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Foster's letter of credence, July 2, 1811, and continuing during Mr. Foster's mission, are in 3 Am. St. Pap. (For. Rel.), 435 ff.

(d) TREATY OF GHENT (1814).

§ 150c.

In a letter marked "private," from Mr. Clay to Mr. Monroe, Secretary of State, dated December 25, 1814, are the following passages:

"According to opinions which I have before communicated to you, our negotiation has terminated in a treaty of peace, which was signed yesterday. The terms of this instrument are undoubtedly not such as our country expected at the commencement of the war. Judged of, however, by the actual condition of things, so far as it is known to us, they cannot be pronounced very unfavorable. We lose no territory, I think no honor. If we lose a particular liberty in fisheries, on the one hand (which may be doubted), we gain, on the other, the exemption of the navigation of the Mississippi from British claims. We gain, also, the right of exemption from the British practice of treating with the Indians."

An exposition by Mr. Gallatin of his views prior to assenting to the treaty of Ghent will be found in a letter to Mr. Monroe, dated at Ghent, October 26, 1814, to be found in the Monroe papers, with pencil notes by Mr. Monroe.

Mr. J. Q. Adams's diary of the period of the Ghent negotiations gives a narrative of those negotiations, which, though of deep interest, is affected by his then strong antagonism to Mr. Clay and to Mr. Russell, two of his colleagues.

"You ask me what I think of the correspondence of our ministers at Ghent. I think very well of it. The language, though sometimes heavy, on the whole is at least as good as that of their opponents. Their arguments are better than their language. In argument their superiority is manifest. The British commissioners must be very dull men. Their introduction of Pitt's letter to Stanley, and their reliance on it, constituted a terrible faux pas, of which our ministers have properly availed themselves. In the whole correspondence our ministers seem to have been entirely collected and on their guard, and what is equally satisfactory and important, they have firmly maintained the honor and dignity of the country."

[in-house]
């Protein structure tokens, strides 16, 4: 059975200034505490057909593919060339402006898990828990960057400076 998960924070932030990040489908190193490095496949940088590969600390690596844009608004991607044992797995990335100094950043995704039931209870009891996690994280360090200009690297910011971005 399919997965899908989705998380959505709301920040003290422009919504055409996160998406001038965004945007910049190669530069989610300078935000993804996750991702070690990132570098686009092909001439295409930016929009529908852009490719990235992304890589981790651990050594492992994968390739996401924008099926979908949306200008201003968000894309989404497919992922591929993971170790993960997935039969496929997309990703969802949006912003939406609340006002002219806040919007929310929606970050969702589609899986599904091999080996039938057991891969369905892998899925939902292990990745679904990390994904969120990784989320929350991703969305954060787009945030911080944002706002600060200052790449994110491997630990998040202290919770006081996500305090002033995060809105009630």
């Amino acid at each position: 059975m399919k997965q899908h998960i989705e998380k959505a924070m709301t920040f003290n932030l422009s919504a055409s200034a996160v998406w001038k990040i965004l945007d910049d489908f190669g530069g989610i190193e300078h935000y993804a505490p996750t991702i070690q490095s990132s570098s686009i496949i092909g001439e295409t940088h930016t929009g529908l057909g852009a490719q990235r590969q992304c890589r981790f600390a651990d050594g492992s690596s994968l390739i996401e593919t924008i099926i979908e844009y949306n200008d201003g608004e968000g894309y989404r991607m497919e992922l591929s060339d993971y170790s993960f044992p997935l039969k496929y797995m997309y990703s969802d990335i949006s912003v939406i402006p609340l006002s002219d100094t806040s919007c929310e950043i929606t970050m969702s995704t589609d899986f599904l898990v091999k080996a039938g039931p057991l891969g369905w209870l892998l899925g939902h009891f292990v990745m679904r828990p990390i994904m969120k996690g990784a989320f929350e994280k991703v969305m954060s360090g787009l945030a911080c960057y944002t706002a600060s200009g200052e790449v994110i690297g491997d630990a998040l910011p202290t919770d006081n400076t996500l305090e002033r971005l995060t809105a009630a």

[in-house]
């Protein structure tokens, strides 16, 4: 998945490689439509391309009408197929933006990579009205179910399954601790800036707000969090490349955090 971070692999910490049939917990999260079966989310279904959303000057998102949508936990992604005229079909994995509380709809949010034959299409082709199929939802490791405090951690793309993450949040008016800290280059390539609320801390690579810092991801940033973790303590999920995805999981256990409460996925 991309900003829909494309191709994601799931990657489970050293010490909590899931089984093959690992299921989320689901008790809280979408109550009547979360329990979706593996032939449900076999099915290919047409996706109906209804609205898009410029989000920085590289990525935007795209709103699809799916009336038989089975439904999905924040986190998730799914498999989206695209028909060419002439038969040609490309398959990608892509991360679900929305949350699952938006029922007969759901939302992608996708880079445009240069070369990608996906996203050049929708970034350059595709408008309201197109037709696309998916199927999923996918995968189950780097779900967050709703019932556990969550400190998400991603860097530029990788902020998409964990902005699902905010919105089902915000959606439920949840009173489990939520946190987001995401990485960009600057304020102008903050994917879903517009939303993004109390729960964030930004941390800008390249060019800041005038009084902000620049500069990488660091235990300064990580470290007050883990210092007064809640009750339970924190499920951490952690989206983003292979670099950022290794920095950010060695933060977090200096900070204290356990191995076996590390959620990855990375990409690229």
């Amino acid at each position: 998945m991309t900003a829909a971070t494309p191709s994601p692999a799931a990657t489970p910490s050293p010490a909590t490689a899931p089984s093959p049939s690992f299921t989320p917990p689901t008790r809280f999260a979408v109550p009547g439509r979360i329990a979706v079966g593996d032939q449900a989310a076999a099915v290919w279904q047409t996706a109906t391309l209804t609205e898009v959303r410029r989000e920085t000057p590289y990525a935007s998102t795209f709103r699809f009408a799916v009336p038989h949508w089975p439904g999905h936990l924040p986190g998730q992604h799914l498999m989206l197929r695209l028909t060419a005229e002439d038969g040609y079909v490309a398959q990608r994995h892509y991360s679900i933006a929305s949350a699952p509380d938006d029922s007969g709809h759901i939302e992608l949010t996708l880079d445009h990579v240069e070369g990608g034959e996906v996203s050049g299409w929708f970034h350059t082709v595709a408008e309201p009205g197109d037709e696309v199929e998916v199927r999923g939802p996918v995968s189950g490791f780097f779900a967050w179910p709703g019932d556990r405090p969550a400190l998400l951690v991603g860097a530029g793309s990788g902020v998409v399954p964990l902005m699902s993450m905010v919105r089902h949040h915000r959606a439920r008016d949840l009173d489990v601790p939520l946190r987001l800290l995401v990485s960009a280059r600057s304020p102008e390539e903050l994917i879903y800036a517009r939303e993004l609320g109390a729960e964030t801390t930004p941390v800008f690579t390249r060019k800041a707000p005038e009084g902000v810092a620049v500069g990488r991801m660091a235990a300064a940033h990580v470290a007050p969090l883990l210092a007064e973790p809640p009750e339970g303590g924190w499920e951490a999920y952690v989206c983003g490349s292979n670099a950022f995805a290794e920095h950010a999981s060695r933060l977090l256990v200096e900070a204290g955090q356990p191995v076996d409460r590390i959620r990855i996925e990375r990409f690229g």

Mr. G. W. Hay to Mr. Monroe, Jan. 6, 1815. Monroe MSS., Dept. of State.

"I have no doubt that the British commissioners signed the treaty (if it be signed) under an expectation that Pakenham was in possession of New Orleans, and I am equally confident, from the tenor of the diplomatic correspondence, that New Orleans never would have been restored under the treaty."

Mr. G. W. Hay to Mr. Monroe, Feb. 15, 1815. Monroe MSS., Dept. of State.
As to the negotiation of the treaty the following authorities may be consulted:
Adams's Life of Gallatin, 519 ff.; Memoirs of John Quincy Adams, contain-
ing his diary during the negotiations; 10 John Adams's Works, 97, 106, 129,
131; 3 Am. St. Pap. (For. Rel.), 695 ff.; 730 ff. (4 ed.), 310; Brit. and For.
St. Pap. for 1821-'22, vol. 9, pp. 369, 530, 565, 752, 823.

For correspondence between Mr. Clay and his colleagues in respect to the nego.

tiations at Ghent, see Colton's Correspondence of Clay, 28 ff.

English adverse criticisms on the treaty of Ghent are quoted in 2 Ingersoll's Hist. of Late War (1st series), 312, chap. xiii.

A review by Mr. J. Q. Adams of the action of the commissioners at Ghent is given in a report to President Monroe of May 3, 1822. MSS. Report Book.

The convention with Great Britain, under the mediation of Russia, explanatory of the first article of the treaty of Ghent, concerning indemnity for slaves carried from the United States by the British forces in 1812, as submitted to the Senate on Jan. 25, 1823, is in Senate Doc. 354, 2d sess., 17th Cong.; 5 Am. St. Pap. (For. Rel.), 214.

The message of President J. Q. Adams, Mar. 8, 1826, reciting the award of the Emperor of Russia on the questions submitted to him, is contained in House Doc. 421, 19th Cong., 1st sess.; 5 Am. St. Pap. (For. Rel.), 800.

The report of the House Committee on the Judiciary on claims for indemnification under the first article of the treaty of Ghent, is given in House Doc. 478, 20th Cong., 1st sess.; 6 Am. St. Pap. (For. Rel.), 860.

The convention under mediation of Russia, explanatory of the first article of the treaty of Ghent, communicated by President Monroe on January 25, 1823, having been duly ratified, so that the legislation consequent on it could take place, is in House Doc. 354, 17th Cong., 2d sess.; 5 Am. St. Pap. (For. Rel.), 214.

In the London Quarterly Review, vol. 3, p. 286, as noticed in a letter of Mr. Gallatin to Mr. E. Everett, of August 6, 1828 (2 Gallatin's Writings, 400), the treaty of Ghent is spoken of as "That precious treaty, which gave to them (the United States) all that they asked, and much more than they had any right to expect."

The arbitration of the King of the Netherlands, under the fifth article of the treaty of Ghent, is discussed infra, § 316.

Under the decision of the commissioners, under the fourth article of the treaty of Ghent, the small island called Pope's Folly, in the bay of Passamaquoddy, is within the jurisdiction of the United States.

An open boat and cargo, Ware, 26.